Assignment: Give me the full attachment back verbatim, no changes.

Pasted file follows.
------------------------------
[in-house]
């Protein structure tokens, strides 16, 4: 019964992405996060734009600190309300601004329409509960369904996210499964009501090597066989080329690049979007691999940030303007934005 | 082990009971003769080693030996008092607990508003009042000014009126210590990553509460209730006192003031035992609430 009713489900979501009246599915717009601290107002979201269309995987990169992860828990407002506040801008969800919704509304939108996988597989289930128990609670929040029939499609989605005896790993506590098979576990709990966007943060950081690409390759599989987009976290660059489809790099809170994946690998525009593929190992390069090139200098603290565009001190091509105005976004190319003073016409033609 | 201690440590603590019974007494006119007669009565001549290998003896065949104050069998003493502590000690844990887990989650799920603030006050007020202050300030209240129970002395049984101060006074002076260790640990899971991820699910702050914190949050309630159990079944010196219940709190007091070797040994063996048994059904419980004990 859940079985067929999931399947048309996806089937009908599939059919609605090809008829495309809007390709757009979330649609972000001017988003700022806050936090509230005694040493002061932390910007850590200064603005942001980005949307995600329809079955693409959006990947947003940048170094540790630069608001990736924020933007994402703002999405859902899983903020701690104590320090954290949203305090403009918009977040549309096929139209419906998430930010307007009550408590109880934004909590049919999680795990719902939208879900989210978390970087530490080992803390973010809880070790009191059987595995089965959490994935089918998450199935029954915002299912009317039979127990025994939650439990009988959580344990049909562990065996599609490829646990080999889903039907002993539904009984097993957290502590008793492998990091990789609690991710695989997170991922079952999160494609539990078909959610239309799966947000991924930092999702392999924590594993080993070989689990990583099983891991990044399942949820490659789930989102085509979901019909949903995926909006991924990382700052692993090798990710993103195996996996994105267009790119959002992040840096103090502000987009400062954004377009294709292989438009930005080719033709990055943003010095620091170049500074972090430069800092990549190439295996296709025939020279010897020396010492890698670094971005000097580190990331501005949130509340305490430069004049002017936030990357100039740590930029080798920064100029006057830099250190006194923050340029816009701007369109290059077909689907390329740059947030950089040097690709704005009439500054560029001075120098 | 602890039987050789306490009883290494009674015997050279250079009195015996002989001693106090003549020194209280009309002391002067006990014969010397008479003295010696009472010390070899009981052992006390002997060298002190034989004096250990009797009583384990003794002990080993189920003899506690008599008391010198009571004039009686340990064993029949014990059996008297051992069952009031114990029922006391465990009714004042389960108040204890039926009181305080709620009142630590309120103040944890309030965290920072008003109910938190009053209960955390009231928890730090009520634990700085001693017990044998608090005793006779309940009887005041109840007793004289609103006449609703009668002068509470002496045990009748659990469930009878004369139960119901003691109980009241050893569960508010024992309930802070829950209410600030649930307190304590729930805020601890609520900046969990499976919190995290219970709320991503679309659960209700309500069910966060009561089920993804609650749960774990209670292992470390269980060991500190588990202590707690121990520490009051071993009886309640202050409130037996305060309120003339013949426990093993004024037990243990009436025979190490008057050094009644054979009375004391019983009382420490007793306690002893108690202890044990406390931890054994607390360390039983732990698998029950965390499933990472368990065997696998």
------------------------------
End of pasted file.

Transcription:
[in-house]
């Protein structure tokens, strides 16, 4: 019964992405996060734009600190309300601004329409509960369904996210499964009501090597066989080329690049979007691999940030303007934005 | 082990009971003769080693030996008092607990508003009042000014009126210590990553509460209730006192003031035992609430 009713489900979501009246599915717009601290107002979201269309995987990169992860828990407002506040801008969800919704509304939108996988597989289930128990609670929040029939499609989605005896790993506590098979576990709990966007943060950081690409390759599989987009976290660059489809790099809170994946690998525009593929190992390069090139200098603290565009001190091509105005976004190319003073016409033609 | 201690440590603590019974007494006119007669009565001549290998003896065949104050069998003493502590000690844990887990989650799920603030006050007020202050300030209240129970002395049984101060006074002076260790640990899971991820699910702050914190949050309630159990079944010196219940709190007091070797040994063996048994059904419980004990 859940079985067929999931399947048309996806089937009908599939059919609605090809008829495309809007390709757009979330649609972000001017988003700022806050936090509230005694040493002061932390910007850590200064603005942001980005949307995600329809079955693409959006990947947003940048170094540790630069608001990736924020933007994402703002999405859902899983903020701690104590320090954290949203305090403009918009977040549309096929139209419906998430930010307007009550408590109880934004909590049919999680795990719902939208879900989210978390970087530490080992803390973010809880070790009191059987595995089965959490994935089918998450199935029954915002299912009317039979127990025994939650439990009988959580344990049909562990065996599609490829646990080999889903039907002993539904009984097993957290502590008793492998990091990789609690991710695989997170991922079952999160494609539990078909959610239309799966947000991924930092999702392999924590594993080993070989689990990583099983891991990044399942949820490659789930989102085509979901019909949903995926909006991924990382700052692993090798990710993103195996996996994105267009790119959002992040840096103090502000987009400062954004377009294709292989438009930005080719033709990055943003010095620091170049500074972090430069800092990549190439295996296709025939020279010897020396010492890698670094971005000097580190990331501005949130509340305490430069004049002017936030990357100039740590930029080798920064100029006057830099250190006194923050340029816009701007369109290059077909689907390329740059947030950089040097690709704005009439500054560029001075120098 | 602890039987050789306490009883290494009674015997050279250079009195015996002989001693106090003549020194209280009309002391002067006990014969010397008479003295010696009472010390070899009981052992006390002997060298002190034989004096250990009797009583384990003794002990080993189920003899506690008599008391010198009571004039009686340990064993029949014990059996008297051992069952009031114990029922006391465990009714004042389960108040204890039926009181305080709620009142630590309120103040944890309030965290920072008003109910938190009053209960955390009231928890730090009520634990700085001693017990044998608090005793006779309940009887005041109840007793004289609103006449609703009668002068509470002496045990009748659990469930009878004369139960119901003691109980009241050893569960508010024992309930802070829950209410600030649930307190304590729930805020601890609520900046969990499976919190995290219970709320991503679309659960209700309500069910966060009561089920993804609650749960774990209670292992470390269980060991500190588990202590707690121990520490009051071993009886309640202050409130037996305060309120003339013949426990093993004024037990243990009436025979190490008057050094009644054979009375004391019983009382420490007793306690002893108690202890044990406390931890054994607390360390039983732990698998029950965390499933990472368990065997696998």